Sep 16, 2018 Service about Christian Peace Keepers
Today we discussed the work of the Christian PeaceMaker Teams who help defend the poor and dispossessed in Columbia. In 2017 about 300 human rights activists were murdered around the world. Of those, 121 were killed in Columbia.
The news in the U.S. does not keep us up to date on the horrible situations in many central and south American countries. In Columbia last year, the 30 year guerilla war between the government and the FARC was declared to be over. But now the big oil companies and palm oil companies are trying to intimidate the poor people in isolated communities into leaving and giving up their rights to the land they live on. If they abandon it, then the oil companies can claim it to be theirs.
The PeaceKeeper teams help the poor rural people in Columbia. Sometimes they help just by being present. With an American on sight as witness, the oil companies will not murder the peasants. Without an outside witness, however, the oil companies can kill people and tell the government that they were armed agitators advocating communism and they had to be killed.
One of the Peacekeepers came to talk to us today. It was interesting and yet terrible to know. There are other groups doing similar work. Witness for peace can be found here. Peace Brigades can be found here. We generally have pretty interesting discussions, so please come join us some Sunday. We seek a spiritual refuge in our Sunday morning gatherings... and we are interested in our world community's arc toward justice. We consider many things... even theology sometimes. Come listen when you want to, and stay away if the Sunday service doesnt appeal to you. But give us a try.
We are living 'neath the great big dipper
We are washed by the very same rain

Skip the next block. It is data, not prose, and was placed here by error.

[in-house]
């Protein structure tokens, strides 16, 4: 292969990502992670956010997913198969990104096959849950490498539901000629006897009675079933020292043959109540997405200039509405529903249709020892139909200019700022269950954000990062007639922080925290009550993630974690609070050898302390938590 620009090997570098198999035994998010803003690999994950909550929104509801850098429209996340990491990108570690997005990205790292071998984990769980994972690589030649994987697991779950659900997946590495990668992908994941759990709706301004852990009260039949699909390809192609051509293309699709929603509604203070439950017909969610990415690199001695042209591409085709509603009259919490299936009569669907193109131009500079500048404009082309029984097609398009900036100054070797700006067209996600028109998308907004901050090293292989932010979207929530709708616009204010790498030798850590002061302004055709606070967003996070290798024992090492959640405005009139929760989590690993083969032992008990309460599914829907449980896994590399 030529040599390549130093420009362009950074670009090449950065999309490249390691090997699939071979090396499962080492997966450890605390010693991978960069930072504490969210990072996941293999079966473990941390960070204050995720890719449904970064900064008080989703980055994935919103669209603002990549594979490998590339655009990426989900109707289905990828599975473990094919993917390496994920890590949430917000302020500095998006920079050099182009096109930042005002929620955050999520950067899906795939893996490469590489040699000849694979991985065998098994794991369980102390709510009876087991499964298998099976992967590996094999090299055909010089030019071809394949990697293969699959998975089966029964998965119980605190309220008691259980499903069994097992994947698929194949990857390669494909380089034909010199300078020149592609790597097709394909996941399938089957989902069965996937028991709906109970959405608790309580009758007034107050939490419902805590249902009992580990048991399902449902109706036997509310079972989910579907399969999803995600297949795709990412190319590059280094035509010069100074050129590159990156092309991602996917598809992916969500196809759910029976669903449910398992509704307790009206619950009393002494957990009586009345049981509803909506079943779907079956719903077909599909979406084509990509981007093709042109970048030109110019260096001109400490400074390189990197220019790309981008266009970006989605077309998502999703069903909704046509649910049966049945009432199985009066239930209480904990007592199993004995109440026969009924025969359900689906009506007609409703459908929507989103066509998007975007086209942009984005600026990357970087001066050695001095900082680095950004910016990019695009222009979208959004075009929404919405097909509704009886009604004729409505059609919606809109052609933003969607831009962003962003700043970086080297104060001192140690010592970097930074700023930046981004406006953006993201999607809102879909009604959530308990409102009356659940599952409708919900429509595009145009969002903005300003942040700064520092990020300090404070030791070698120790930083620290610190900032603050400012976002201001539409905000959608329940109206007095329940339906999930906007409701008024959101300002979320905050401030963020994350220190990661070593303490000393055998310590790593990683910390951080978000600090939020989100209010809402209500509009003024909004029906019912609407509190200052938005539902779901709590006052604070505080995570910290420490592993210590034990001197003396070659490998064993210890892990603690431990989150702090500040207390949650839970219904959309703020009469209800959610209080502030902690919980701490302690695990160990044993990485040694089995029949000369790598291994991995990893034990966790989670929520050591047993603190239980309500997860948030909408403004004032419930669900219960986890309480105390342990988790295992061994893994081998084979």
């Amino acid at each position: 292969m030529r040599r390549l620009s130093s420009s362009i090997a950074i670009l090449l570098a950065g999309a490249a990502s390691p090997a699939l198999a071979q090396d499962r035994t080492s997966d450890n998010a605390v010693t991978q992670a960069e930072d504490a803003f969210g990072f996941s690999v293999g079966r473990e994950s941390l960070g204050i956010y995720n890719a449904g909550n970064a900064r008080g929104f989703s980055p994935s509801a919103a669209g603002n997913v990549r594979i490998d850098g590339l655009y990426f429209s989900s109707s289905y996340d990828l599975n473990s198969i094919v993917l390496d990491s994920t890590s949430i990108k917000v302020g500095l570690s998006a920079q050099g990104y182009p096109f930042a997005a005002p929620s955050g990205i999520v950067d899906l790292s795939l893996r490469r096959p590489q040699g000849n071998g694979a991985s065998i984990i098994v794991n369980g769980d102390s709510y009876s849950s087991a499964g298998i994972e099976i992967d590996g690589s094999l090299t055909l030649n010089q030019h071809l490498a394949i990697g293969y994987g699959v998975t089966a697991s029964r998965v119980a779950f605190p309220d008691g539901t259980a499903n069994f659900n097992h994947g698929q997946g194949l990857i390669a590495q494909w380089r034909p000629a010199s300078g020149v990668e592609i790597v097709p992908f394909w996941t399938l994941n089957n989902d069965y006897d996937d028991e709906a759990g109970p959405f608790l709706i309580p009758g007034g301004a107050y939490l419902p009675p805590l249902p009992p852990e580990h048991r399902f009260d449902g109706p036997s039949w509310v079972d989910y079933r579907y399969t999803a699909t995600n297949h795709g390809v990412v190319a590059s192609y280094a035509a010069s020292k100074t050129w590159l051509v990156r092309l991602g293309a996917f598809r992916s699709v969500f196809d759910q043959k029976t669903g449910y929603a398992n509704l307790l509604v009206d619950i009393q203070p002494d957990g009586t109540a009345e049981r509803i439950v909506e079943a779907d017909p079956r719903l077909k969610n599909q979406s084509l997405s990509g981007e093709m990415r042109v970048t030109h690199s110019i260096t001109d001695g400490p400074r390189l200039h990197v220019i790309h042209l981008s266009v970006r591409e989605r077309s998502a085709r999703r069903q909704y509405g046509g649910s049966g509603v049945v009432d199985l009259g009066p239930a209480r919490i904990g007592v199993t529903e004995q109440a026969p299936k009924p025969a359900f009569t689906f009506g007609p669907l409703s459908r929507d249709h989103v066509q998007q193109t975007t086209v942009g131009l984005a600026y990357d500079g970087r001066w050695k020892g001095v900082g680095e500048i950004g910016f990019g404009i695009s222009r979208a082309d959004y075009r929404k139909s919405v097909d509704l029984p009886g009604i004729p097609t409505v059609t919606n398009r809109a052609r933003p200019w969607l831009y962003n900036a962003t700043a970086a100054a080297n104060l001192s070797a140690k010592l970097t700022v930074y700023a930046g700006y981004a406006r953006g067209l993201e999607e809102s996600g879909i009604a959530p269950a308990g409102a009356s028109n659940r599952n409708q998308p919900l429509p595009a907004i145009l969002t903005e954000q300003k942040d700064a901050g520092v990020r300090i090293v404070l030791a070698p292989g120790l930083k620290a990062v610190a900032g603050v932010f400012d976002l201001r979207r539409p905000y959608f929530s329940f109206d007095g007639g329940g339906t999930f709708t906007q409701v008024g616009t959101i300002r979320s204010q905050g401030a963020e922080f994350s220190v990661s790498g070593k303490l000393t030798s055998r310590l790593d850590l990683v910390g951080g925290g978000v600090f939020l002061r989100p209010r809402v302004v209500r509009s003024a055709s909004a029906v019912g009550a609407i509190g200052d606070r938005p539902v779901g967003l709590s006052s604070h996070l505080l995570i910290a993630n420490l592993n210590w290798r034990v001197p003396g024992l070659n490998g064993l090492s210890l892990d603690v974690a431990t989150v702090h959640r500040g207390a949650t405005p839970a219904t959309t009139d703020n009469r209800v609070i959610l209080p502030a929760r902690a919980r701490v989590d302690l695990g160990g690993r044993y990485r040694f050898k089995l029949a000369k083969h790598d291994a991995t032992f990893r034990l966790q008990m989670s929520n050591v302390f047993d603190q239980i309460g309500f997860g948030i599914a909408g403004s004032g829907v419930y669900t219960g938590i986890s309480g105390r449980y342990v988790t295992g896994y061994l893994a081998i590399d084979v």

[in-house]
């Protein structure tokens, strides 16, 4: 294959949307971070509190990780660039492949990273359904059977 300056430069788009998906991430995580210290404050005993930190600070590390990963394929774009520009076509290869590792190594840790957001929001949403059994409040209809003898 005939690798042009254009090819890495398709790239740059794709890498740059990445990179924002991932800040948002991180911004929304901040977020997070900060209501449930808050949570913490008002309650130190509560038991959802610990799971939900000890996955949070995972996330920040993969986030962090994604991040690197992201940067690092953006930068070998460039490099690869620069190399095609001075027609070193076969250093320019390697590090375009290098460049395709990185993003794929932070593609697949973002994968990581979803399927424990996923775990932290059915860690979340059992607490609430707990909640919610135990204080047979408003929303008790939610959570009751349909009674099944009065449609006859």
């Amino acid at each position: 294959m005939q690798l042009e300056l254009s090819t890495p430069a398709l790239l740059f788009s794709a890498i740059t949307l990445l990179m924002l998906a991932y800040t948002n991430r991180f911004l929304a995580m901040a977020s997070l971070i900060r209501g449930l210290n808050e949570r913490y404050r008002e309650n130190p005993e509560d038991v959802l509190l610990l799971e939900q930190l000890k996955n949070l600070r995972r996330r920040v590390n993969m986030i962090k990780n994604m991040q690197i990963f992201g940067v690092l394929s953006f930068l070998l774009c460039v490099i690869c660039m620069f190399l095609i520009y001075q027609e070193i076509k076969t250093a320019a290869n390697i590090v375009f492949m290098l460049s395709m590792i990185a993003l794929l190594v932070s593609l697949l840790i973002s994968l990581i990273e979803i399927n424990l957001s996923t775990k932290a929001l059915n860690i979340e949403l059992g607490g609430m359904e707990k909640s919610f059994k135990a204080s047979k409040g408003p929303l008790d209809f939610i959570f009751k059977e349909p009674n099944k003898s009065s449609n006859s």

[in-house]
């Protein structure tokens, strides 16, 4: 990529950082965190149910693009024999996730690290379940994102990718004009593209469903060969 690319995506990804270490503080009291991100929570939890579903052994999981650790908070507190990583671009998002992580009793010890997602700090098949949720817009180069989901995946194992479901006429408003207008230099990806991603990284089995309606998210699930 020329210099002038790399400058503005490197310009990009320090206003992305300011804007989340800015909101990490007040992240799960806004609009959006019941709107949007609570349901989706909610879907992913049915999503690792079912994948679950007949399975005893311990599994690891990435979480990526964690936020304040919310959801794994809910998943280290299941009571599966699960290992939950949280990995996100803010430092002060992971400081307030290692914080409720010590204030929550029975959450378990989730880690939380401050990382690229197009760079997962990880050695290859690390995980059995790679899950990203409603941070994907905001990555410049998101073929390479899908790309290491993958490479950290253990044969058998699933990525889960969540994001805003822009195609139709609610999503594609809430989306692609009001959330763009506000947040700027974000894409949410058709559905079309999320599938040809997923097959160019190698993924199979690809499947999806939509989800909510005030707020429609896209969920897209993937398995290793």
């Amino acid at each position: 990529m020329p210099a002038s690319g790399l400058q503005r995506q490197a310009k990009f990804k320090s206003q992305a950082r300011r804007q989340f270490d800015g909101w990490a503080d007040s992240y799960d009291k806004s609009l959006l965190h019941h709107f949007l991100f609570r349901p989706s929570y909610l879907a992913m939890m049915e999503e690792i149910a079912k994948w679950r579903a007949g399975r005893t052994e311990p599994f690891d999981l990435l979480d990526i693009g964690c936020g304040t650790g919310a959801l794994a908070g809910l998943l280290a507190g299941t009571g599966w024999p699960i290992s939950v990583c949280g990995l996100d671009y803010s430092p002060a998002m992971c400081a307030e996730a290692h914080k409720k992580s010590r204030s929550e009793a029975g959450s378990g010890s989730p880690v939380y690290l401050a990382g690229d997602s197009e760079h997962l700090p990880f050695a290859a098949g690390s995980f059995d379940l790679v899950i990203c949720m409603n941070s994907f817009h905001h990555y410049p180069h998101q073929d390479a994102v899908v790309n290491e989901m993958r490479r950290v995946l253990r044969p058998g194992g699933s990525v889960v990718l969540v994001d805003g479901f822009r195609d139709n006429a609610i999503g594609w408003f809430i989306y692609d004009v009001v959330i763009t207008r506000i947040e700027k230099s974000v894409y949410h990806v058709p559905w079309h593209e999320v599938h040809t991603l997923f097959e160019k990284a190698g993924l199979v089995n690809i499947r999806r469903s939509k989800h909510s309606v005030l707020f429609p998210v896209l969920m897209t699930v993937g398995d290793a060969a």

We are swimming in this stream together
Some in power, and some in pain
We can worship this ground we walk on
Cherishing the beings that we live beside
Loving spirits will live forever
We're all swimming to the other side.
Sep 9, 2018, Service about the ACLU
Today we had a service by local representative of the ACLU. The first thing to remember about the ACLU is that they consider their client to ultimately be the constitution of the U.S. More often than not, it is the first amendment that is threatened. hat is important to remember because sometimes they go to court on behalf of people protesting the KKK, and sometimes they go to court on behalf of the KKK. Generally the unifying element between the two decisions is to defend the right of free speech.
The Federal government has 19,000 lawyers and 11,000 work for the justice department. The ACLU has 300 lawyers. When the government decides that some people get their liberties and some people do not, then it is the task of the ACLU to help level the playing field.
The ACLU Mission is to educate, advocate and littegate. They allocate their money in that order as well.
We had a long discussion about Gerrymandering an what Ohio has done to counter the process of gerrymandering. Today, even though Ohio is split just about 50-50 in political registrations, the R party has 75% of the members of Congress from Ohio.
Hope you can come join in our discussion. We have a wide range of discussions on Sundays. If you've visited in the past, then please come back and join us for another interesting discussion. If you've never visited, then please come try it out. We don't bite.
Sep 2, 2018 Service about Water
In our little congregation, we try to spend one Sunday each year devoted to thinking about water. This was the Sunday. We light the chalice in the spirit of union. Nothing is in more harmony with union than water.
"Water unites us. All water is one water, shape-shifting as it goes on and on in its unending cycle. The stream we gather by unites us with all the waters of the world, for all of life depends on water.
That's why this common, everyday element on which our very lives depend is sacred.